Long-term power purchase agreements (PPAs) between private independent power producers (IPPs) and state government coupled with a low demand has put Madhya Pradesh in a piquant situation. Despite 75% of state-owned thermal power generation units being shut down Madhya Pradesh, is still forced to purchase and sell power to other states leading to heavy losses.
Presently, only 20% of state’s power requirements are being fulfilled by state-owned thermal plants. Of the average requirement of about 4,000 MW state-owned thermal plants are producing only 850 MW.
The PPAs makes it mandatory on the state to purchase power irrespective of demand, said sources. Thus government has no option but to sell the surplus power to states and entities needing it. However, since onset of monsoon has been good and other sources including hydro-electric generation picking up demand is less and hence sale price of per unit is lower compared to purchase price.
“PPAs should be reviewed and common public should not be burdened with the mistakes of exaggerated projection of demand. Why is the taxpayer burdened,” general secretary of the Vidyut Mandal Abhiyanta Sangha, Er VKS Parihar told TOI.
He added, that his association has been raising the issue for quite sometime but senior officials claim cite legal complications while reviewing PPAs.
As per documents available with TOI, on June 25, only 1.29 crore units of power was purchased from private producers barring Sasan, average cost of this power comes to around Rs 3.30 per unit (as per calculations by power engineers association) and the total power sold was 51 lakh units. These 51 lakh units were sold at lower rates as, there is low demand everywhere. If we were not bound to purchase 1.29cr units, there was no question of availability of these 51 lakh units, thus, revenue loss could have been avoided, said sources.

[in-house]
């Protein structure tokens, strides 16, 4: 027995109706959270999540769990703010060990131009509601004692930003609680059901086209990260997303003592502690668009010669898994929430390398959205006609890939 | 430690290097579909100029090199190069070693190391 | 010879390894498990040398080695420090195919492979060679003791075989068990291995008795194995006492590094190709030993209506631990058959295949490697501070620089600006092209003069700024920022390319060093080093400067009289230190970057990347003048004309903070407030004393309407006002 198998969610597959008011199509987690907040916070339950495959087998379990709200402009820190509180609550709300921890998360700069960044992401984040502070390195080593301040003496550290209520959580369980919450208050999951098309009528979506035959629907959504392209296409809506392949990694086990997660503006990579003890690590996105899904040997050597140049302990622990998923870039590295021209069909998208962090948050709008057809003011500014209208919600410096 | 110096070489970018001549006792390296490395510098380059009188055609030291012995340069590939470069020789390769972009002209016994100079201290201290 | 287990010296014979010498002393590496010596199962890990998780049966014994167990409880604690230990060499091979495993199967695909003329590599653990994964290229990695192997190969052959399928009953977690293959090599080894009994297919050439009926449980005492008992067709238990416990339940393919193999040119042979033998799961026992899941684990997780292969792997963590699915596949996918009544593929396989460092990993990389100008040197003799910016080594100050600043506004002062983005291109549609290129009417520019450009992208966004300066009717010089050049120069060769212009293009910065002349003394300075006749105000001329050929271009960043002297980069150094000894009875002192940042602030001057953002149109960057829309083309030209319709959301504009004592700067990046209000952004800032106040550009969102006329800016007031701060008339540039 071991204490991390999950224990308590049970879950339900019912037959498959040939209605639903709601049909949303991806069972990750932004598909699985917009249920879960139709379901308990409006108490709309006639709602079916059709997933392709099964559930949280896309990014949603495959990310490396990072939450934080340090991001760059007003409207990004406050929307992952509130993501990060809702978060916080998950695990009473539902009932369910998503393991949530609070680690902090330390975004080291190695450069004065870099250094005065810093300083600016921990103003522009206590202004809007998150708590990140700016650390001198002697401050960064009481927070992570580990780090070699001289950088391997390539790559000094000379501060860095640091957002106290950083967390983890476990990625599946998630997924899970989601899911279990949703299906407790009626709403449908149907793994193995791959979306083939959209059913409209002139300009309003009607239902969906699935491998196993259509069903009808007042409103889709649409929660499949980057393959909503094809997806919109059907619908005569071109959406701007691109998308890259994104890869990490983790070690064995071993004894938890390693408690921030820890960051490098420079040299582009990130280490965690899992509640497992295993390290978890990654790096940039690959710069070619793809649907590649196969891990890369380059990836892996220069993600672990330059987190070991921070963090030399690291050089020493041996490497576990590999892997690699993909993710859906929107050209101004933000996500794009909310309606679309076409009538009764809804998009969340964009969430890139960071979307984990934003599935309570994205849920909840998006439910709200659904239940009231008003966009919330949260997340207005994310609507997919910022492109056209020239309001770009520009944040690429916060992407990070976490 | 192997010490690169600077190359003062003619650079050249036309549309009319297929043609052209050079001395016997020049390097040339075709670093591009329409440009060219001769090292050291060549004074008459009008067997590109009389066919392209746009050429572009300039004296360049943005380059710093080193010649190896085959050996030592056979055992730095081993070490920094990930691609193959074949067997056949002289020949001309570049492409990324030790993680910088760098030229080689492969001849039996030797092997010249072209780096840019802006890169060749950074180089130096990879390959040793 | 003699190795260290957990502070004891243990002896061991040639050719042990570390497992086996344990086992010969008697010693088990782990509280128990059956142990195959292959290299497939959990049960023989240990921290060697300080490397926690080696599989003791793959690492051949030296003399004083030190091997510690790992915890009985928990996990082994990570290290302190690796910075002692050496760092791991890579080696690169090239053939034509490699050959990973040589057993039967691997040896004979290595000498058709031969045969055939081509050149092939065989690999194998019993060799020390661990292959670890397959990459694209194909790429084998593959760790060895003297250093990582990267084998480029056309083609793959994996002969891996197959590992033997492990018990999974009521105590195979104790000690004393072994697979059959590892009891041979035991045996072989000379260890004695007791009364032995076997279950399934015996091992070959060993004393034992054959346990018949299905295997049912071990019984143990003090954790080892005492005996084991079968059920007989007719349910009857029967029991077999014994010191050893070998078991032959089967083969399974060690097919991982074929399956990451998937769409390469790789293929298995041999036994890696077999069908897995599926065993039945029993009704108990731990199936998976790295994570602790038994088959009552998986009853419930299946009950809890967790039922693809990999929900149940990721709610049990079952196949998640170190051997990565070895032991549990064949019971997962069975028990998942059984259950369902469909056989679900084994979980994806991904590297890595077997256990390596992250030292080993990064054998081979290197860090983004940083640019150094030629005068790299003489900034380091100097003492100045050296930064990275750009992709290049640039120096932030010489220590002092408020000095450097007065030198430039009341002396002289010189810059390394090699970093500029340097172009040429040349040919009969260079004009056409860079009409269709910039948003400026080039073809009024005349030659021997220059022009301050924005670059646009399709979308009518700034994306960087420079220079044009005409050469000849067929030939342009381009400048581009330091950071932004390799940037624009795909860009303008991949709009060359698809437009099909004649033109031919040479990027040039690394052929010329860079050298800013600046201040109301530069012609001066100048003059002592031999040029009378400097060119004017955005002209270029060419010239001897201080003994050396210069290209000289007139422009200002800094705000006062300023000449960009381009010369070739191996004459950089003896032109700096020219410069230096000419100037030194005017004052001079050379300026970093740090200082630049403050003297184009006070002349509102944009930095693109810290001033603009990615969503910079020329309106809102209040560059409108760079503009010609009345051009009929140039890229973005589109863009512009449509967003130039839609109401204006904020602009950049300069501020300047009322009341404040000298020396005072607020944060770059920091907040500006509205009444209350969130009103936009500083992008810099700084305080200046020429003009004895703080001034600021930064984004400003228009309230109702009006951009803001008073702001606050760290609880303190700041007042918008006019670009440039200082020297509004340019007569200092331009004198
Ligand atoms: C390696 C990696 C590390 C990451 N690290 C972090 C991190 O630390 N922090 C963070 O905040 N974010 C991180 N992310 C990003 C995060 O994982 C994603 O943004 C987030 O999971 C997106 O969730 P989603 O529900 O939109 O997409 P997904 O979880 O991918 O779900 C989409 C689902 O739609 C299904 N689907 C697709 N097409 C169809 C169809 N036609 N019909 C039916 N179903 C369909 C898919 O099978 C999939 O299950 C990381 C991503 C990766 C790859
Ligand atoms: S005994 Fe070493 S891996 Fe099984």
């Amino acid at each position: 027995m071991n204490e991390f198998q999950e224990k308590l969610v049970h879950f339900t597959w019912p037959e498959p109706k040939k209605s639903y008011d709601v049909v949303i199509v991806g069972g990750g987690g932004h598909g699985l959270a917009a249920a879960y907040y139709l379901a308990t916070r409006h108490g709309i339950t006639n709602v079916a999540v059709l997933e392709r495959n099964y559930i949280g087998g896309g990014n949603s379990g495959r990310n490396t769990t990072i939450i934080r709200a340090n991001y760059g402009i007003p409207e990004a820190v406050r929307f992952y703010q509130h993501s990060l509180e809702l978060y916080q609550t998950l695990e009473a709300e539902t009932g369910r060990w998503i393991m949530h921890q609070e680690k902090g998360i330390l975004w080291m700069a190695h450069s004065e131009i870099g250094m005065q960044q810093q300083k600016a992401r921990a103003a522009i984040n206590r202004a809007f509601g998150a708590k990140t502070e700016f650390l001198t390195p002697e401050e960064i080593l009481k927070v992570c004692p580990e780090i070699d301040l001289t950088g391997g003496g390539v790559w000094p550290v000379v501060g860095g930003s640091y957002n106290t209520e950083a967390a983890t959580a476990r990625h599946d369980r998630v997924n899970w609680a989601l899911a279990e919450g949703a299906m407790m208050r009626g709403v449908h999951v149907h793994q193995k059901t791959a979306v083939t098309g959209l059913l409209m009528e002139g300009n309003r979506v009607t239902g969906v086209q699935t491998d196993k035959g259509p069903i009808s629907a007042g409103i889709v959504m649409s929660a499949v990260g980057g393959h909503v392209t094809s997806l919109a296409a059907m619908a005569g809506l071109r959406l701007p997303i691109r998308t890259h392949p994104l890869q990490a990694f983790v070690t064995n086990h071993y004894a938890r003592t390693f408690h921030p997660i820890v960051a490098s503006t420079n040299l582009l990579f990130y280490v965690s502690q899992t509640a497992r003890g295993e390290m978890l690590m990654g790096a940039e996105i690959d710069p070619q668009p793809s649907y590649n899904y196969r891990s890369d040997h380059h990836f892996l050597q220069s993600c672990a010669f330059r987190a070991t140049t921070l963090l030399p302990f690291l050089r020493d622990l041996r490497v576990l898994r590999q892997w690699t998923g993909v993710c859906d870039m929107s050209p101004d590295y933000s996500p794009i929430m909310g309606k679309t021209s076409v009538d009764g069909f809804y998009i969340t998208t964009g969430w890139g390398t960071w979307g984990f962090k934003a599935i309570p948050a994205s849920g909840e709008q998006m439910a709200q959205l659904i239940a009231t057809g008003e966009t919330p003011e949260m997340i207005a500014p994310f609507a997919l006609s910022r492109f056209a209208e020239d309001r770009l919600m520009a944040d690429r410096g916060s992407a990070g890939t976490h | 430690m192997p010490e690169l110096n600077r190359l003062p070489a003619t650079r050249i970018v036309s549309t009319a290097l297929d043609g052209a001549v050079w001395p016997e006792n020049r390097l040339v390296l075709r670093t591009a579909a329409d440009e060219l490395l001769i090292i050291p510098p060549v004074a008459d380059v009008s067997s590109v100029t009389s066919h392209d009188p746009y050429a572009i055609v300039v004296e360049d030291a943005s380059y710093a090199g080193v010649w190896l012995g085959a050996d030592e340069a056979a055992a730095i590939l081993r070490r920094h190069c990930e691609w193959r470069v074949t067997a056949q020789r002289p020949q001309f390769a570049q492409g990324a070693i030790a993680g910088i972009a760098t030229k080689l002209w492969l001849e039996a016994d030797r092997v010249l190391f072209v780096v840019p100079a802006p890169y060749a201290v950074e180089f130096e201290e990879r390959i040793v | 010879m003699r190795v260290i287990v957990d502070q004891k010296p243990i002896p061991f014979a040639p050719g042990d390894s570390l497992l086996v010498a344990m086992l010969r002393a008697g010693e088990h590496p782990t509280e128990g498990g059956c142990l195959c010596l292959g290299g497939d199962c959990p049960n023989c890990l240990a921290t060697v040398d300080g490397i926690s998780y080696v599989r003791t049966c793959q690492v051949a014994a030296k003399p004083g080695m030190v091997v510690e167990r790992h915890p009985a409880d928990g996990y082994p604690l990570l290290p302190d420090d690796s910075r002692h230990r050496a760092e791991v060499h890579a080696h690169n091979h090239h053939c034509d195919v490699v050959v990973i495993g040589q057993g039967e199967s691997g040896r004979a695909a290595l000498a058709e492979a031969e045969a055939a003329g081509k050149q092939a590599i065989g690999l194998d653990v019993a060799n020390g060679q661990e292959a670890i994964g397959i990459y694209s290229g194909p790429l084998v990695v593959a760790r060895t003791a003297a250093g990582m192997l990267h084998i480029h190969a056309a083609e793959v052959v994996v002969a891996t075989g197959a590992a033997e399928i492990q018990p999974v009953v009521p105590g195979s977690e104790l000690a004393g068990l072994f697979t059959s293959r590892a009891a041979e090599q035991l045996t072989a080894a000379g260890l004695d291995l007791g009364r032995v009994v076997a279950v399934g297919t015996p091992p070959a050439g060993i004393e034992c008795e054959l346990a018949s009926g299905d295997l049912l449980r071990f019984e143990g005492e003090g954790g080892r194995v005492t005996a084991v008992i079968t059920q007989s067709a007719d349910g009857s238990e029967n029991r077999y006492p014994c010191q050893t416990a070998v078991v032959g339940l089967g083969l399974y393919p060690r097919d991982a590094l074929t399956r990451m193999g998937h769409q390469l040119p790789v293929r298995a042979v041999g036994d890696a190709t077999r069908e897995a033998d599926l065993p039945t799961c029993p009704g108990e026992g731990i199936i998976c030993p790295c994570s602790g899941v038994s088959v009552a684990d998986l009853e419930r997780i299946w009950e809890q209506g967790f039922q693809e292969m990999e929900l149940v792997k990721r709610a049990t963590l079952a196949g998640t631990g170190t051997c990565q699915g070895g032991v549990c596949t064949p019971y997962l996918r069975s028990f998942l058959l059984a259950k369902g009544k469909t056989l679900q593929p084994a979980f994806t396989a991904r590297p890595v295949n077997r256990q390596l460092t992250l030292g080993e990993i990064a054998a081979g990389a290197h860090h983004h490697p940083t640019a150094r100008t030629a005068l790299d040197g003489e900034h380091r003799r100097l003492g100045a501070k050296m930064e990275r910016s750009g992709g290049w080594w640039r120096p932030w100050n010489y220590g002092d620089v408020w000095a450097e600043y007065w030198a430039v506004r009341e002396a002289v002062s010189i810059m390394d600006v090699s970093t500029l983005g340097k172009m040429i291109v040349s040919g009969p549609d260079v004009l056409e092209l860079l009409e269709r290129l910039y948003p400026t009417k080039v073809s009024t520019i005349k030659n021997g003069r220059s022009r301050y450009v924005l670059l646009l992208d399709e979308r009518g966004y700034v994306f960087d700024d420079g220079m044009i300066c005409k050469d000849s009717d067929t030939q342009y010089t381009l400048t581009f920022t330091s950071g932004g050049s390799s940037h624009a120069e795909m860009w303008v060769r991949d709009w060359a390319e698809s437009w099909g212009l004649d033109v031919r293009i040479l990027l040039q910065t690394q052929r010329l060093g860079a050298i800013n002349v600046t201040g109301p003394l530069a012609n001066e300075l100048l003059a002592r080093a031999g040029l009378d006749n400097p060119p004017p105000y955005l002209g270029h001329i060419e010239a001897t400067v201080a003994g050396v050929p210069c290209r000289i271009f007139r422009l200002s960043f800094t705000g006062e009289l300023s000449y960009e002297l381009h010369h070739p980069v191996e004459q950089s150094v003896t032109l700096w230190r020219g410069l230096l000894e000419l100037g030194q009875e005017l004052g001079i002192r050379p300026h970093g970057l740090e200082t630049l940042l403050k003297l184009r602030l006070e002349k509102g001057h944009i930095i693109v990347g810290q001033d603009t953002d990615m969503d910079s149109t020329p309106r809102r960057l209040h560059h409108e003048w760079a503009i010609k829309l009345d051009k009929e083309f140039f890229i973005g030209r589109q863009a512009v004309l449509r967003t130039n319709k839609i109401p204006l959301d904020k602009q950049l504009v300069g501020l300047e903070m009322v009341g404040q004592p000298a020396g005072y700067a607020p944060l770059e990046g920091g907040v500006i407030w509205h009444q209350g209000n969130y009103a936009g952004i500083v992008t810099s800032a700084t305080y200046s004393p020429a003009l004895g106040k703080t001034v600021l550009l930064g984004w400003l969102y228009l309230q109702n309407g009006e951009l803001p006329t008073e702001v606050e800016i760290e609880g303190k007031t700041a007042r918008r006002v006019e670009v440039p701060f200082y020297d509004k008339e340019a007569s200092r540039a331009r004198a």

Experts said the problem has been compounded due to faulty projection about demand and advocate prudent power management to stop revenue losses.
“Sales of power must be made more judicious and it is certain present projected demands are highly exaggerated,” former chairman of Madhya Pradesh Electricity Board, PL Nene told TOI.
“Benefit of the surplus power should be taken and it could be done by proper sales management,” he said.
Interestingly there has been decline in power demands in the state compared to last year so far. As per available information, 401 crore units of power was supplied in between April 1, 2014 and June 25, 2014 but compared to that only 382 crore units were supplied this year during the same period.